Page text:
Iraqi Kurds defend gas deal with German firm
Arbil, August 31, 2010
Iraq's Kurdish authorities have defended a deal recently signed with Germany's RWE to help them develop the region's gas resources, saying the agreement was legal and constitutional.
Iraq's Oil Ministry issued a statement on Sunday saying that the agreement, like oil deals that the semi-autonomous Kurdish Regional Government has signed with international companies, is illegal because Iraq's oil and gas are federal resources.
"We will continue to successfully develop our oil and gas in line with the constitution, which was accepted by a majority of the Iraqi people," said Falah Mustafa Bakir, head of the foreign relations department in the KRG.
"We will not wait for the instructions of an unsuccessful ministry like the Iraqi ministry of oil. We express our commitment that all income will go to the federal purse and will be distributed to all Iraqi areas without favour."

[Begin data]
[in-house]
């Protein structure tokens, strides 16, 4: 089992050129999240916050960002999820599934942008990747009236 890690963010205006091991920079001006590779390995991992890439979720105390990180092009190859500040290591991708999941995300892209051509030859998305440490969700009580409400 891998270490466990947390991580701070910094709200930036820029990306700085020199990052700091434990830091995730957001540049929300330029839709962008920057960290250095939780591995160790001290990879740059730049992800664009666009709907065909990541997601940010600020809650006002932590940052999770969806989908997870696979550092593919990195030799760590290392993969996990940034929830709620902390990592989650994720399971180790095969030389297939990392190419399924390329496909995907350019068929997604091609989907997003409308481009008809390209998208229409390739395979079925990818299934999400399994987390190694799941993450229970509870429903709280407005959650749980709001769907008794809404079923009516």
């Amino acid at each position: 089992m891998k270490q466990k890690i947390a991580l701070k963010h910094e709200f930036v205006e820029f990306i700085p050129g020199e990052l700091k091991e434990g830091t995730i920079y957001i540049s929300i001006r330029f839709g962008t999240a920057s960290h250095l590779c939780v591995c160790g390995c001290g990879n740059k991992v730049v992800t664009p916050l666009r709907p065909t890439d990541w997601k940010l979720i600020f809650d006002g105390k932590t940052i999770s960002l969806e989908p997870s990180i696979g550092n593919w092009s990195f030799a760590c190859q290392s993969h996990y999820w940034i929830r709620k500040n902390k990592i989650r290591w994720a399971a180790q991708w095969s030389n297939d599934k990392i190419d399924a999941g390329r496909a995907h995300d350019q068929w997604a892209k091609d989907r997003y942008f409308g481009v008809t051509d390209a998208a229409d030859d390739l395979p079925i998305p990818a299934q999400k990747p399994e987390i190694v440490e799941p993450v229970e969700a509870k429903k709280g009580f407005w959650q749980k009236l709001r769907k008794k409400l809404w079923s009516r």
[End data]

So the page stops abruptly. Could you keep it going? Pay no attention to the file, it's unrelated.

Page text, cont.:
RWE said on Friday it had signed a gas cooperation agreement with Iraq's Kurdish regional government. Under the deal, RWE would help develop and design domestic and export gas transport infrastructure and create a route to market for Iraqi Kurdistan's gas.
The RWE statement quoted Iraqi Kurdistan's natural resources minister, Ashti Hawrami, as saying that up to 20 billion cubic metres of gas a year could be fed into the Nabucco pipe to bring gas to Turkey and Europe.
The Nabucco project aims to transport up to 31 billion cubic metres of gas a year from the Caspian region to reduce Europe's dependence on Russia, which supplies Western Europe with about a quarter of its natural gas.
Iraq needs to develop its gas sector and open it to foreign investment.
But unilateral oil and gas deals negotiated by the Kurdish authorities are opposed by the Arab-led government in Baghdad in a long-running row over energy resources and revenue-sharing.
Baghdad's opposition to oil deals that the Kurds have signed independently with foreign firms has halted oil exports from Kurdish oilfields.
Exporting gas is also controversial in Iraq due to inadequate public electricity supplies 7-1/2 years after the US-led invasion.
The oil ministry has pledged that domestic gas needs will first have to be covered, in particular the future needs of gas turbine powered electricity plants, before any gas is exported. - Reuters